Parasite culturing and preparation of nucleic acids

Trypanosoma brucei BSFs (Lister 427, clone 221a and derivatives thereof) were grown at 37°C under a 5% CO2 atmosphere in modified Iscove’s medium (32). For RNAi experiments we used the BSF T. brucei 2T1 line that constitutively expresses the tetracycline repressor protein (33) and which a tetracycline-regulatable RRNA promoter expression cassette had been integrated into chromosome 2a (34). Trypanosoma cruzi epimastigotes (CL Brener) were cultured at 27°C as described previously (35). Genomic DNA was extracted using DNeasy tissue mini-kits (Qiagen). Intact chromosomes, extracted by an agarose-embedding technique (28), were separated with a CHEF Mapper System (Bio-Rad) using an auto-algorithm set to the appropriate molecular mass range. RNA was prepared using RNeasy mini-kits (Qiagen).

Generation of constructs used in RNAi and localization experiments

All primers used in this work are described in Supplementary Table S1. For stem-loop constructs used in the depletion of the T. brucei Topo-IIα transcript, fragments derived from nt 3629 to 4286 of the gene sequence were amplified by PCR and inserted in opposite orientations either side of the 468-bp lacZ stuffer fragment of the pRPaiSL construct (34). Electroporation of BSF T. brucei (2T1 line) with linearized DNA was carried out by using a Gene Pulser II (BioRad) and cloned transfectants selected with 2.5 µg ml−1 hygromycin as described (34). For the Topo-IIβ experiment, fragments were derived from nt 3743 to 4369 of the gene sequence (31). Transformed cells were analysed initially by comparing growth in the presence/absence of tetracycline (1 µg ml−1) as outlined (36). All experiments were performed using cloned cells, and the results verified with independently derived lines. To complement the RNAi phenotype, we integrated full length or truncated copies of the T. cruzi Topo-II gene into the T. brucei tubulin array using a derivative of the pTUB-EX vector (37), which contains a blasticidin-resistance gene. Selection was at 10 µg ml−1. Truncated forms of the T. cruzi gene used in the complementation experiments (Figure 4) were generated by restriction digestion, utilizing a Mlu I site in the gene and an Asc I site in the vector adjacent to the cloning site, and insertion of appropriate DNA fragments generated by PCR. To establish the sub-cellular location of T. cruzi Topo-II and truncated derivatives in T. brucei, we isolated a DNA fragment encoding 12 copies of the c-Myc epitope from vector pNATx12M (34) and inserted it in-frame at the 3′-end of the T. cruzi Topo-II gene in pTUB-EX-Bla, creating an Fse I site at the junction. Truncated forms of the T. cruzi Topo-II tagged gene could then be generated by direct replacement of 3′-segments of the full length copy in this vector using the Mlu I and Fse I sites. The resulting linearized constructs could be targeted to the T. brucei tubulin locus. To demonstrate that the carboxyl terminal tag did not affect function, we first deleted one copy of T. brucei Topo-IIα by gene disruption using a blasticidin selectable marker. The second allele was then tagged at the 3′-end with the 12 × c-Myc epitope by a gene knock-in strategy, using the fragments described (Supplementary Table S1 and Figure S3) and the hygromycin-resistance gene as a marker (selection at 2.5 µg ml−1). For the SUMO knockdown experiments, copies of the full length T. brucei gene (345 bp; Tb927.5.3210) were cloned in opposite orientations into the pRPaiSL vector.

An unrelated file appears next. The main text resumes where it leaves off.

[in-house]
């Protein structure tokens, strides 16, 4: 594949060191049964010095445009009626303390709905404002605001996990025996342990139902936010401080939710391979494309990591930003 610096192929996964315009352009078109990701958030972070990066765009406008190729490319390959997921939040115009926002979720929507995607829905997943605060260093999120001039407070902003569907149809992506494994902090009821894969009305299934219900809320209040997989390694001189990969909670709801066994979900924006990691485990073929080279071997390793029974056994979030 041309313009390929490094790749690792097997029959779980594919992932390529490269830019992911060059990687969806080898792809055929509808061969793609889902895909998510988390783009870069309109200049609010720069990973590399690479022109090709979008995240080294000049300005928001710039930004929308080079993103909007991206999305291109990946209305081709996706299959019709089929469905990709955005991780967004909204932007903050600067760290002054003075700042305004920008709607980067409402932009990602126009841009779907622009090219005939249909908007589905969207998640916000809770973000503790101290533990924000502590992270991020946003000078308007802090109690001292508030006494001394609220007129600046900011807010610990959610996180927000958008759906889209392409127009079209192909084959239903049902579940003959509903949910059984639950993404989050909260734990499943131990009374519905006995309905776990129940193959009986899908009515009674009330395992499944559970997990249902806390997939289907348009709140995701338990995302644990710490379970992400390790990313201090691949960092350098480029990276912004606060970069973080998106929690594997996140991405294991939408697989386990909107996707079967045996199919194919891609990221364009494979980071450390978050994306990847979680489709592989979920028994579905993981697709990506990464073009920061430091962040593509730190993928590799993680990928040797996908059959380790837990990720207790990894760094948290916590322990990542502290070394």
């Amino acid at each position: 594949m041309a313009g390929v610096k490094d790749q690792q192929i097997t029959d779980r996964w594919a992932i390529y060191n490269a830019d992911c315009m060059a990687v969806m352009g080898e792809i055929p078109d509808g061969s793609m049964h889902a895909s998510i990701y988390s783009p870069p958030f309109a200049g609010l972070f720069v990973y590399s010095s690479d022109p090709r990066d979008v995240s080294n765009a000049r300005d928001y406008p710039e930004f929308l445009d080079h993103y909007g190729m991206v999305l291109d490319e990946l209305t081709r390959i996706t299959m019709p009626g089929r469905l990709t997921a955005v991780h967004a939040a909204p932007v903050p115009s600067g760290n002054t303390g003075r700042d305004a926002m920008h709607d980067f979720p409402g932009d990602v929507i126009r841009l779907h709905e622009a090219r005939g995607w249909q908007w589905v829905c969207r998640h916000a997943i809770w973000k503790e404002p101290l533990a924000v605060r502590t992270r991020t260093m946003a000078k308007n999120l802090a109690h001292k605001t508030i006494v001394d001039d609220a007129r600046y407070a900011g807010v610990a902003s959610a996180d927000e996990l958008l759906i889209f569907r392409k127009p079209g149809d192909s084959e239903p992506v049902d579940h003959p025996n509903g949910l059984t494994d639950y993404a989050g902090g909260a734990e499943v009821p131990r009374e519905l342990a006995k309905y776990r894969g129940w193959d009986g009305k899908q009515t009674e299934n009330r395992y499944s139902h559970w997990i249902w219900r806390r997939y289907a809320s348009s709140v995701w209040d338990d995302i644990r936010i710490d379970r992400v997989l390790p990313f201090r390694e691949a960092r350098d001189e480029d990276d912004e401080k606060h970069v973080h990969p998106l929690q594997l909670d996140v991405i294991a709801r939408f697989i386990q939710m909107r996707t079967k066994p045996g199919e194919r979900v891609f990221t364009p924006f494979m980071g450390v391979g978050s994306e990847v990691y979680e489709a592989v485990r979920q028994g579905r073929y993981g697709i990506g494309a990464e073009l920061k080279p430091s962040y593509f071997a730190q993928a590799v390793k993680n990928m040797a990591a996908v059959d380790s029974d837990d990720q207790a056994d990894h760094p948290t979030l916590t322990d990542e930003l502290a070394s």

Figure 4.